Cassandra often disparages Sri Lankans’ apparently inherent traits which are not so good, sometimes even derogatory. One such is closing the door once the horse has fled and then flapping around merely screeching. Another is belated reaction and too late action which Cass’ belly aches about today.
That endangered tree
After that intrepid fauna and flora saver Devanee Jayathilake brought to the notice of highway constructors the fact they were about to destroy a fast disappearing species of endemic tree – Curdia zelanica – environmentalists rallied forth to swell her cry of Stop Cutting Down! These true national-minded folk interested in saving our fauna and flora in the face of ever increasing grabbing of forests and wetlands and rape of trees, have proved themselves to be genuine and ready to face powerful politicians or their favoured sidekicks and patrons. (I do not include among these dedicated environmentalists ex-Prez Sirisena, who is now very interested in saving that tree which I shall call Devinee’s Discovery and marched forth, with cameras of course, to save it. Is the gesture an attempt to boost his almost rock bottom deprivation of clout and brake his fast descent to a has-been?)
We wonder how the tree will be saved? The planned highway to slightly detour to accommodate the living tree or as suggested by some ‘transplanting’ it? I asked an expert botanist and his opinion was the tree is far too grown to undergo that operation. We heard recently that the Botanical Gardens Peradeniya had grown many seedlings and planted some in the Hingurakgoda Gardens, so though first reported as being the only standing tree of this genus/family, that is not the case. It is endangered but the genus will not be extinct if this particular tree – Devinee’s Discovery – has to be reduced to logs and timber.
I said this demonstrated another national trait: rise up almost after the event or awaken to a danger when it is imminent. This tree has been standing there for a century perhaps; the highway was planned with all studies done. It’s only when the new road comes right up against the tree that the hullabaloo starts. In this case it points to authorities being negligent until Devini and others converged to save the tree.
Consider also the East Terminal fiasco (term used deliberately). The plan to give over 49 % to India and Japan was initiated long ago and the port workers must have known about it then. Why the uprising only when work by Indians, Japanese and Sri Lankan engineers were just about to commence? Monks also seem to display this trait: wake up to national or provincial/district dangers when the danger is right at the door.
The national trait has developed to slumber as regards Covid-19. No stats given except total numbers, not daily; no info at all on how vaccination of the common or garden citizen is to be after health workers, the armed forces; those in high level working spots; all MPs and Parliamentary staff are done. We older languish with diminishing hope, hearing from friends and relatives in the UK and the USA they were vaccinated as second priority. The lives of the retired are valued and considered high risk and already vaccinated. We here don’t even know when and where and which vaccine will be given us. Talk was the govt was getting 20 million of the Oxford vaccine. Superb! One person told me 100% immunization is aimed at. Stuff and nonsense! A Prez Task Force for Vaccination was constituted. Cass sneakily thinks the older may even be considered expendable, not contributing but now a drain on the economy.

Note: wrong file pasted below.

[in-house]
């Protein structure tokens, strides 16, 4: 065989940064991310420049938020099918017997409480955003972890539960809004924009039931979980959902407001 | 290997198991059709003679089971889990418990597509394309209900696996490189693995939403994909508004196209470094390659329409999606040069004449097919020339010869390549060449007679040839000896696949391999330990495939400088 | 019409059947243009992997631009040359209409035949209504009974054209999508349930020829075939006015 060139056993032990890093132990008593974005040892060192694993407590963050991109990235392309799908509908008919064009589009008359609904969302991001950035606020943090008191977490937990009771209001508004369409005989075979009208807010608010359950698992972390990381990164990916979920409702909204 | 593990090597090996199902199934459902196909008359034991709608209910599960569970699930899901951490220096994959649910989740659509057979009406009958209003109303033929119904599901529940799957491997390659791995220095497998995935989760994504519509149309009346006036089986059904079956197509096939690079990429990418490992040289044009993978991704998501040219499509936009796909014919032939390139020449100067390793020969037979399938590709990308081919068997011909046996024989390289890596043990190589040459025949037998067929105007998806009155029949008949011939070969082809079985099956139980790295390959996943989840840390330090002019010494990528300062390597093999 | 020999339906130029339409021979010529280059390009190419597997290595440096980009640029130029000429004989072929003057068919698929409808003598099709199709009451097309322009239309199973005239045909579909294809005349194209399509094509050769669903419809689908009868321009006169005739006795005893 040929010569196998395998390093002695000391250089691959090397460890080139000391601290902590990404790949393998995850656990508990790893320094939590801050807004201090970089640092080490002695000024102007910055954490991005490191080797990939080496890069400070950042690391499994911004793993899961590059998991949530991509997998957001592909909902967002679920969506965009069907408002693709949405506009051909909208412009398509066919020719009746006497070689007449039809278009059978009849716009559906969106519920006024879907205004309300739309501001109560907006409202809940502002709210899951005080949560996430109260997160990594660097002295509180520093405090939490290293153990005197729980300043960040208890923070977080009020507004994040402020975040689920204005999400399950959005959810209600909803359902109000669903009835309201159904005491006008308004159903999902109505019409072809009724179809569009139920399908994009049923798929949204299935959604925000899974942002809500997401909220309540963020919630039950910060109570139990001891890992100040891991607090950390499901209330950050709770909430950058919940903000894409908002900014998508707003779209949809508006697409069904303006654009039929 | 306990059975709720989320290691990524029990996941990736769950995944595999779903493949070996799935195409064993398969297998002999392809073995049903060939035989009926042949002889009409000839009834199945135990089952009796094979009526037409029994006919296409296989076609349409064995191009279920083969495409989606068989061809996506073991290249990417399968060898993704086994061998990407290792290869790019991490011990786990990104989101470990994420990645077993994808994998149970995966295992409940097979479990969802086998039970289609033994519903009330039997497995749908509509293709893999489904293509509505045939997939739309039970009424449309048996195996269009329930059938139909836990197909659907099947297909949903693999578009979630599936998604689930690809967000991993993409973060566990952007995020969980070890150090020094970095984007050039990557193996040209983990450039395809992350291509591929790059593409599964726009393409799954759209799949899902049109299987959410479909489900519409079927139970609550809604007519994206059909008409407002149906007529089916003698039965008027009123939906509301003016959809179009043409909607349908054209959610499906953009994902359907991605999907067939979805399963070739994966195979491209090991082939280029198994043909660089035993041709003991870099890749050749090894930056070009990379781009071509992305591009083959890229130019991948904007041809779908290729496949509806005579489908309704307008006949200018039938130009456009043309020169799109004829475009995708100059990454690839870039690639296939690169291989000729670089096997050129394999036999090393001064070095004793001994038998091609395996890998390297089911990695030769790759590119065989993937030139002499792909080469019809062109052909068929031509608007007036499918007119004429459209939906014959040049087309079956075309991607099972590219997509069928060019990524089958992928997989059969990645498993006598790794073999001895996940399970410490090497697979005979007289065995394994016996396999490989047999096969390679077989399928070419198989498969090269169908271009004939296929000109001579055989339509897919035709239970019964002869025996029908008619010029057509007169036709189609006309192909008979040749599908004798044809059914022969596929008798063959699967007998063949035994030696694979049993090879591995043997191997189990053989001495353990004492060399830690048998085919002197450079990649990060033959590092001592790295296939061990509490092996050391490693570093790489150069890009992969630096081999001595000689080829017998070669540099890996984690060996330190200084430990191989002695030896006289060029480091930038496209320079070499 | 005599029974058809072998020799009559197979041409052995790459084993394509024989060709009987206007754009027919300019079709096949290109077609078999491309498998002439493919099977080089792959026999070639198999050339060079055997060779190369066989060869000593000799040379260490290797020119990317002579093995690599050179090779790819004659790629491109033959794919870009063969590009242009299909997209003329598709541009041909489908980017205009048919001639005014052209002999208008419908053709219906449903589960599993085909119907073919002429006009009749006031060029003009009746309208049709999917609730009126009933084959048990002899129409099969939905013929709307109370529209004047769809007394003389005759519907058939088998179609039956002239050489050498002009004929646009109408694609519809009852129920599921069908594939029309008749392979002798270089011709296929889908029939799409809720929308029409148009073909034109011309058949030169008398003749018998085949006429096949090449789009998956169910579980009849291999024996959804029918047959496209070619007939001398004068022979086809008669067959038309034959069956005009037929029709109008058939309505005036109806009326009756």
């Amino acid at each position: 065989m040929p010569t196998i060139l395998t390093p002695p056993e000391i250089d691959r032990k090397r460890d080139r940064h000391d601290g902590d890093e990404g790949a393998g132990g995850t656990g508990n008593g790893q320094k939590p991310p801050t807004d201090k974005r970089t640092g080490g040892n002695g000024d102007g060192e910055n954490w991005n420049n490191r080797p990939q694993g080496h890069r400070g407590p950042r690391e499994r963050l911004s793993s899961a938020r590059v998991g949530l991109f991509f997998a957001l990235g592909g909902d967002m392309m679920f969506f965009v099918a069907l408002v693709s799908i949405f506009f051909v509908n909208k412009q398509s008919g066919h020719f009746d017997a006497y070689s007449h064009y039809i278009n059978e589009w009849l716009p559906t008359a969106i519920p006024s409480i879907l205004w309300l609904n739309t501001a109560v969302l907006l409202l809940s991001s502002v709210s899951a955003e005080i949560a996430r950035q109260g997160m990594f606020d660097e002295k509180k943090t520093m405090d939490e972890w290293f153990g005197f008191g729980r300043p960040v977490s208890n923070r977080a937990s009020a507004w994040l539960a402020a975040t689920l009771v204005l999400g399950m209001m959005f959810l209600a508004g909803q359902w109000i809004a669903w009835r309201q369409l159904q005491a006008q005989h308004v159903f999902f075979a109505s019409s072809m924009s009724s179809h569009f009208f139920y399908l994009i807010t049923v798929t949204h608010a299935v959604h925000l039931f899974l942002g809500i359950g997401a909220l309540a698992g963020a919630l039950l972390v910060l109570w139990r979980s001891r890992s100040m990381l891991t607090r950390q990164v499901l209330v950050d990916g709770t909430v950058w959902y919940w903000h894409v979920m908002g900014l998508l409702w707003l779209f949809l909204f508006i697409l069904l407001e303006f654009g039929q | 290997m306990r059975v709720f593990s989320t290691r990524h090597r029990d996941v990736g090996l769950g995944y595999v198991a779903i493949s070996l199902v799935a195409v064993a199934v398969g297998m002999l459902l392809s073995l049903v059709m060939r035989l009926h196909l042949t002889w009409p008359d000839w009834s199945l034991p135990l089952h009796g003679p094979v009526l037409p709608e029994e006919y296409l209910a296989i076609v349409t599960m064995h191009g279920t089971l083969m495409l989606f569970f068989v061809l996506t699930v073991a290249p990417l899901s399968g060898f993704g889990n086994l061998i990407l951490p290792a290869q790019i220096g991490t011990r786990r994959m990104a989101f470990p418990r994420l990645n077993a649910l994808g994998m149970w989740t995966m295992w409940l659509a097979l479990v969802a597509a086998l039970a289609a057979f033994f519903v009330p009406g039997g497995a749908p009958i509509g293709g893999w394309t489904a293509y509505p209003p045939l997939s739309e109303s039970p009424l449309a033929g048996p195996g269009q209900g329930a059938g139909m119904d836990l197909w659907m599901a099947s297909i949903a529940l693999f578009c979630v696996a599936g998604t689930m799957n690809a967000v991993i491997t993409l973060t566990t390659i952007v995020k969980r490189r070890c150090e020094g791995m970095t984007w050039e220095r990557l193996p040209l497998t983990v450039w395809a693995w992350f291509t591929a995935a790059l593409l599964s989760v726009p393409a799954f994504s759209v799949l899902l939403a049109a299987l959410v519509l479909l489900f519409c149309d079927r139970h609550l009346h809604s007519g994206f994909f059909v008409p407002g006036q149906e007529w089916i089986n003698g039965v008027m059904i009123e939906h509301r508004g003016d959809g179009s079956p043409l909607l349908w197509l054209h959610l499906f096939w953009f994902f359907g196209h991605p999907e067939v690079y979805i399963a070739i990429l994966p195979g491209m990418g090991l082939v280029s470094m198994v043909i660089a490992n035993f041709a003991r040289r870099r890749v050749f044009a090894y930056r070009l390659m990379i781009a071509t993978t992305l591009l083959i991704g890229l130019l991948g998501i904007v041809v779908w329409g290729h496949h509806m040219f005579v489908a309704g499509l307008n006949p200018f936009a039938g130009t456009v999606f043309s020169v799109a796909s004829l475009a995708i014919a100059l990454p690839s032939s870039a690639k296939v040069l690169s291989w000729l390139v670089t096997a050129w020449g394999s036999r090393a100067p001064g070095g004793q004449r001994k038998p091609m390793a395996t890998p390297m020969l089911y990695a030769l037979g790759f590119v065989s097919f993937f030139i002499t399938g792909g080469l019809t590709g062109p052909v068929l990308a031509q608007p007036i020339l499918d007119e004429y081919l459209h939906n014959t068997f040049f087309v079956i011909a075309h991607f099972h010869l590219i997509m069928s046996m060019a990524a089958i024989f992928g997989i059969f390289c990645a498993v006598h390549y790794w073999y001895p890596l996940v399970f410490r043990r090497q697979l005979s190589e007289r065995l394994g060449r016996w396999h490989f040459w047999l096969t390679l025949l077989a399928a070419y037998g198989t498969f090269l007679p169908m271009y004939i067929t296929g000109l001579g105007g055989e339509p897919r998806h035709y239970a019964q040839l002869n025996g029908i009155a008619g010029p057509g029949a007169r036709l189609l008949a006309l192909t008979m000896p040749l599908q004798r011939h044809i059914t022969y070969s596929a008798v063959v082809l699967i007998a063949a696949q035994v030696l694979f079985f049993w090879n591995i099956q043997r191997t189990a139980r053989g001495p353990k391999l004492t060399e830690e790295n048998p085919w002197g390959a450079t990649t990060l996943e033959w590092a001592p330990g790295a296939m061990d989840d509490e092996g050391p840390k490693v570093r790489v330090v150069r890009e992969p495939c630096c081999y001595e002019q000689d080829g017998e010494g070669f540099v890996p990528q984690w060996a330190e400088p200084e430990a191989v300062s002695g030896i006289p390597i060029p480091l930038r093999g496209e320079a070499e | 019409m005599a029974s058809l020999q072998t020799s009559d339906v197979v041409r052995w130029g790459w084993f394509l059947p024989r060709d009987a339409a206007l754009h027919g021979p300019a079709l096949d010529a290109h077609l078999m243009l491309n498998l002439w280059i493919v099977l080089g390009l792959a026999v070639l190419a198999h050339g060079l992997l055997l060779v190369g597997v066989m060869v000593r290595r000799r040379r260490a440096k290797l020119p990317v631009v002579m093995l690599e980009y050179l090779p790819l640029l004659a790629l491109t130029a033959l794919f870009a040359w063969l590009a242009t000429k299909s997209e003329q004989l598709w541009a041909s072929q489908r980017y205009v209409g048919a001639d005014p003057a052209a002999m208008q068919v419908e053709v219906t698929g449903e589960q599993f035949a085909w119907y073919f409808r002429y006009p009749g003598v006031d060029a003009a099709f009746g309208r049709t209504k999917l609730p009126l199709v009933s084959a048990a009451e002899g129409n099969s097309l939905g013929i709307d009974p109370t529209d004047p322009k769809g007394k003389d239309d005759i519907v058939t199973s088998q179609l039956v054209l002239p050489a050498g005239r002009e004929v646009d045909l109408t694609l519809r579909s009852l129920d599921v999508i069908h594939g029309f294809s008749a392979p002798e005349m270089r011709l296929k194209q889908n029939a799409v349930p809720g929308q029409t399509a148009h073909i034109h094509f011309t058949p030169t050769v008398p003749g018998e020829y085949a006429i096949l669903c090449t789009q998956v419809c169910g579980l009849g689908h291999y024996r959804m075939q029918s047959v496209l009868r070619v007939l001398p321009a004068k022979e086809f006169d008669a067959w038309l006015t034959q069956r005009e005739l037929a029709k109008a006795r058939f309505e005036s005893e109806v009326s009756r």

Good to write about another Sri Lankan who has made a name in the Big Apple of all places and continues to identify himself with his birth country. Interest was evoked by the article in the Sunday Island of February 14 written by Roderic Grigson and titled A Book Focusing on the Hilarious Side of the UN. The said book is by long working journalist – former UN Bureau Chief and Regional Director of Inter Press Service (IPS) news agency – Thalif Deen. The book is on Amazon.com and carries the long and explicit title No Comment and Don’t Quote Me on that with the longer subtitle: From the sublime to the ridiculous: over 40 years of reporting from the United Nations. The book is still to be procured and read but the author is known to many I spoke to. A long ago staff member of Lake House remembers Thalif Deen well, although memories are of the 1960s when Thalif was a cub reporter just out of school, probably. A friend in New York emailed he was very much with the Sri Lankans over there and was a film buff who loved to talk films; about the home country too. He contributes weekly to The Sunday Times.
The review of the book by Grigson, reinforced Cass’ lament that talent of the gentleman politician or diplomat has fast faded away. Grigson retells two anecdotes of Thalif with Dr Gamini Corea and Ambassador H M G S Palihakkara. Apart from an excellent journalist like Thalif, Sri Lanka/Ceylon boasted diplomats on the world stage highly recognised and valued by the UN. We know of Lakshman Kadirgamar, Jayantha Dhanapala, Radhika Coomaraswamy and others. Locally, we had MPs who could argue as arguing had to be done – N M Perera, Keuneman, Anura B. We now have only one among a rabble of government MPs – Dinesh G.
Deen was educated at Zahira College Colombo, University of Peradeniya and then his MSc at Columbia University. He was a Fulbright scholar too and worked in countries other than SL and USA. To quote Grigson: “No Comment … is part memoir, part discourse on international reporting reality from a third world perspective.” Go back to last Sunday’s Island and read the article if you missed it. We can swell out with legitimate pride in these dark times of sham and shame. The fact that enamoured Cass most after learning about Thalif Deen was that we had persons who comfortably straddled the world stage. In sharp stark contrast what we suffer in SL are the likes of pontificating monks who love a mike in hand, Gaman and Weera.